When you really want to be Anne Frank in the play, don’t try to back out of the audition because you think the practice schedule might not work. They might change it for you.
When you’re aiming for that A in O. Chem, don’t give up when you see the 70 on your first test. Just work harder.
When you forget the simplest concepts in your thesis presentation, finish it out. They might not have noticed.
When your new friend annoys you by telling that same story just one too many times, hang in there. She may become your best friend.

Don’t stop. The show must go on.

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Life Lessons from Dance: Tradition

Growing up as the daughter of a dance teacher has taught me so much more that just shuffles and plies. I’ve learned balance, focus, manners, perseverance. I’ve learned the importance of thank yous, the extra mile, and tradition. I’ve learned to accept critiques and to take orders.
It’s time to start chronicling some of these lessons.

——

Some families always watch It’s a Wonderful Life on Christmas Eve. Some always play pick-up football on Thanksgiving, and some always shoot off fireworks outside of town on July 4th. My family? Our traditions revolve around the annual dance recital.

Friday lunch is always at Rosa’s. The senior teachers always put down tape. Backstage snacks always include Cokes and brownie bites. Saturday lunch is always from Home Plate. Seniors always get flowers from their dad onstage. Old DG family always comes onstage after the evening recital. And we always try (and fail) to watch the original Star Wars movies the next Sunday. It’s tradition.

One of the most hallowed DG recital traditions is The Purple Trunk. Anything important goes in The Purple Trunk: my mom’s shoes, tape for the stage, the first aid kit, safety pins, caution tape. If it’s really important (music or technical sheets), it’s in The Gold Folder in The Purple Trunk. I don’t think we can do the recital without The Trunk.

Well, two years ago, the hallowed Purple Trunk was abandoned at the stage. Some member of our crew didn’t quite understand how special this thing is. It was left up there, crying and alone, mourning its separation from its family.
We mourned for about a year. My mom searched high and low at every store for another Purple Trunk, but none could be found. Finally, recital time approached again, and we had to decide what to do.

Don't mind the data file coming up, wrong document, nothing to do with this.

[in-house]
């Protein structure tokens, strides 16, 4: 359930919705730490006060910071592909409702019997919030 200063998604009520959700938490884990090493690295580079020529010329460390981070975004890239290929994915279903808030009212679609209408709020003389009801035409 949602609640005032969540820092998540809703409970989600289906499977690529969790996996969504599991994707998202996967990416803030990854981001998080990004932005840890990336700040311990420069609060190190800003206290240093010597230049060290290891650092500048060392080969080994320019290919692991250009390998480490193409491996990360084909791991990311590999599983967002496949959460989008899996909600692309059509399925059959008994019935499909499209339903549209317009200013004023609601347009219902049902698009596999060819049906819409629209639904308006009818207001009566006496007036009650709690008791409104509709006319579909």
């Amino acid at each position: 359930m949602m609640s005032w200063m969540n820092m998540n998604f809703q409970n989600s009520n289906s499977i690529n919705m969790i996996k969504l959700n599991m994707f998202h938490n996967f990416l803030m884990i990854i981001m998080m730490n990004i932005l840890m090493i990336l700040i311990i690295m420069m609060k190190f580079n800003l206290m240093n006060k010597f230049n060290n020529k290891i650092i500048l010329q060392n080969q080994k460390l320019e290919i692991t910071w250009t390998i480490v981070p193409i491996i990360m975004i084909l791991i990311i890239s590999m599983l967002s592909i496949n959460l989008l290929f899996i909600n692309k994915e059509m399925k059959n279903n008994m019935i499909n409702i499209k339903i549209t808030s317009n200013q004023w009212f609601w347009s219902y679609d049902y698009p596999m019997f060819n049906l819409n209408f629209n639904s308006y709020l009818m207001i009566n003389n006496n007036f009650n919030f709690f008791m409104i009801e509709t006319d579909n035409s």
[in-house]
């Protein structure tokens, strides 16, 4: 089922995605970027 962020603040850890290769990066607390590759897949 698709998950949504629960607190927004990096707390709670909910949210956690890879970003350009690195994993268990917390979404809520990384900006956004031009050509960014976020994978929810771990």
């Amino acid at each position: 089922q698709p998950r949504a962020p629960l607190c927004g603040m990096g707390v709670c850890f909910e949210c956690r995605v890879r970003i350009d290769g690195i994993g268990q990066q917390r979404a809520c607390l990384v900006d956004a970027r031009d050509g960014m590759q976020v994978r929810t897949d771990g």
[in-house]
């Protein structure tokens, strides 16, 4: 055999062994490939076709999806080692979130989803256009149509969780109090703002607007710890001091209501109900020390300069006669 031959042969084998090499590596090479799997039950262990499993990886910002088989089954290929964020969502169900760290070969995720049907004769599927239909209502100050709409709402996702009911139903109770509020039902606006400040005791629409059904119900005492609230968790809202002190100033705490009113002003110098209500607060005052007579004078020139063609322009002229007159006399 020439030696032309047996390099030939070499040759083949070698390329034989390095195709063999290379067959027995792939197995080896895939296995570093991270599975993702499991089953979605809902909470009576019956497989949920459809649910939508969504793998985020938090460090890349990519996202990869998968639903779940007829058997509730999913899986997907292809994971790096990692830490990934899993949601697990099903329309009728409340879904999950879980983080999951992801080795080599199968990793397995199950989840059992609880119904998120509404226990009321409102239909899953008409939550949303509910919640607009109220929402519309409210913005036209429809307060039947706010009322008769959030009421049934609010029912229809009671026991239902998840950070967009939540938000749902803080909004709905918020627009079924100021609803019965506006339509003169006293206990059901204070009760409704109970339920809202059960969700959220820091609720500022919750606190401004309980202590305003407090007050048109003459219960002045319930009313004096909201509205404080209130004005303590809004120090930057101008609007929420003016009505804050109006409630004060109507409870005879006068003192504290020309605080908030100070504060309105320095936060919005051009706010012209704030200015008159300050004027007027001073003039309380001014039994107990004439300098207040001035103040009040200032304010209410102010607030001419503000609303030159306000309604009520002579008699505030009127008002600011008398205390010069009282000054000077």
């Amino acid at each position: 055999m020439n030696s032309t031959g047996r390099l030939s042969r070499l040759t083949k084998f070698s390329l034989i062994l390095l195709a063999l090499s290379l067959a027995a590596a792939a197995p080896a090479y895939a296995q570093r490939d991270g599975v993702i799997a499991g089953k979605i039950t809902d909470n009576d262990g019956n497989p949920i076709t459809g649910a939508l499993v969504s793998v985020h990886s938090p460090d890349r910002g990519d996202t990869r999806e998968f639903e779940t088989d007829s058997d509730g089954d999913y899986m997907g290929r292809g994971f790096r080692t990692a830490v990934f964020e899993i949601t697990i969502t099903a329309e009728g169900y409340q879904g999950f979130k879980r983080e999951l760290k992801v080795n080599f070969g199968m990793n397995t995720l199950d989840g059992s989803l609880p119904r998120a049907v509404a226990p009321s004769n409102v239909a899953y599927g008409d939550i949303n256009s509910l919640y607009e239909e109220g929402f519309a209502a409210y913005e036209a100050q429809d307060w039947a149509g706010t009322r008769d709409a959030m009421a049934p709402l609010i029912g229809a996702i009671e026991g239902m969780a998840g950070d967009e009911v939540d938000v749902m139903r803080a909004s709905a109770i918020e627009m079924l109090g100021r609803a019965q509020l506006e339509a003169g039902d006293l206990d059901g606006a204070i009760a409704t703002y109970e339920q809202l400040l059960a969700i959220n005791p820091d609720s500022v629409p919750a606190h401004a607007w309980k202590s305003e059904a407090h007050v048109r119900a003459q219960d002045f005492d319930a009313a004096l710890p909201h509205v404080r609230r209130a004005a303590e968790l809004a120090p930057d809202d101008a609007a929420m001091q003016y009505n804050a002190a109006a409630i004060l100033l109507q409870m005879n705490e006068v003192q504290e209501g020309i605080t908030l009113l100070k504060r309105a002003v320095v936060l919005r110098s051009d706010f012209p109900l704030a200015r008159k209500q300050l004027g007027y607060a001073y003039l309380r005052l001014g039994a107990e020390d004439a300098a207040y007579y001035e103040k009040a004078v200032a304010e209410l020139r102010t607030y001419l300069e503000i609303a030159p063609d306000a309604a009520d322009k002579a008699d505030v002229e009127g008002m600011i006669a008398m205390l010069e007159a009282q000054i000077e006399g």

Instead of abandoning the tradition and throwing the rightful occupants of the Purple Trunk somewhere else, we improvised. I sat in the floor of my mom’s office with a new blue trunk, purple duct tape, and stick-on letters. That trunk now has (beautiful) purple accents and a sign on its top. It reads, “PURPLE TRUNK.” It is now The Purple Trunk, by fiat.

In Fiddler on the Roof, Tevye declares that the people of Anatevka keep their balance with one simple word: Tradition.
(Now you have that song stuck in your head. You’re welcome.) Our family traditions of The Purple Trunk and Muppet Christmas Carol connect this year to the one before it, allowing us to remain strong as a family. Cultural traditions of celebrating Christmas and Easter connect our generation to the dozens proceeding it. For the first followers of Jesus, the tradition of the Lord’s Supper served to connect all Christians together as one body, and set them apart from those around them who did not celebrate the bread and wine.

So, one of the many life lessons I’ve learned from dance is the importance of tradition in connecting the present to the past. As G.K. Chesterton writes, “All democrats object to men being disqualified by the accident of birth; tradition objects to their being disqualified by the accident of death.” I will value the meaningful traditions that I carry on, join in, or start myself for the rest of my life.